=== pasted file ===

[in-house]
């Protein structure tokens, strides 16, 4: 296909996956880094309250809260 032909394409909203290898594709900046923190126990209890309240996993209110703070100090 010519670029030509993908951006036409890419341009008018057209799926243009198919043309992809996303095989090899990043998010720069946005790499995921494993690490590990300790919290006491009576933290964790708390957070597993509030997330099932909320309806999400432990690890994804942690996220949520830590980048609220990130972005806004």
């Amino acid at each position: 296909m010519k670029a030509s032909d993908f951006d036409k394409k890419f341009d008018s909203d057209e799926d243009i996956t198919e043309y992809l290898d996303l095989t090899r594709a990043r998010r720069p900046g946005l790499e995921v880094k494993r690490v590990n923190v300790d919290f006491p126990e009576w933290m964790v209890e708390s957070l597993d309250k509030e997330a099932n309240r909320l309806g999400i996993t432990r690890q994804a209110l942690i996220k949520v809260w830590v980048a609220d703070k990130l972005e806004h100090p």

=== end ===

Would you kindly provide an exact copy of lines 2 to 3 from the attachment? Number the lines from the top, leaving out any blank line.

């Protein structure tokens, strides 16, 4: 296909996956880094309250809260 032909394409909203290898594709900046923190126990209890309240996993209110703070100090 010519670029030509993908951006036409890419341009008018057209799926243009198919043309992809996303095989090899990043998010720069946005790499995921494993690490590990300790919290006491009576933290964790708390957070597993509030997330099932909320309806999400432990690890994804942690996220949520830590980048609220990130972005806004």
């Amino acid at each position: 296909m010519k670029a030509s032909d993908f951006d036409k394409k890419f341009d008018s909203d057209e799926d243009i996956t198919e043309y992809l290898d996303l095989t090899r594709a990043r998010r720069p900046g946005l790499e995921v880094k494993r690490v590990n923190v300790d919290f006491p126990e009576w933290m964790v209890e708390s957070l597993d309250k509030e997330a099932n309240r909320l309806g999400i996993t432990r690890q994804a209110l942690i996220k949520v809260w830590v980048a609220d703070k990130l972005e806004h100090p």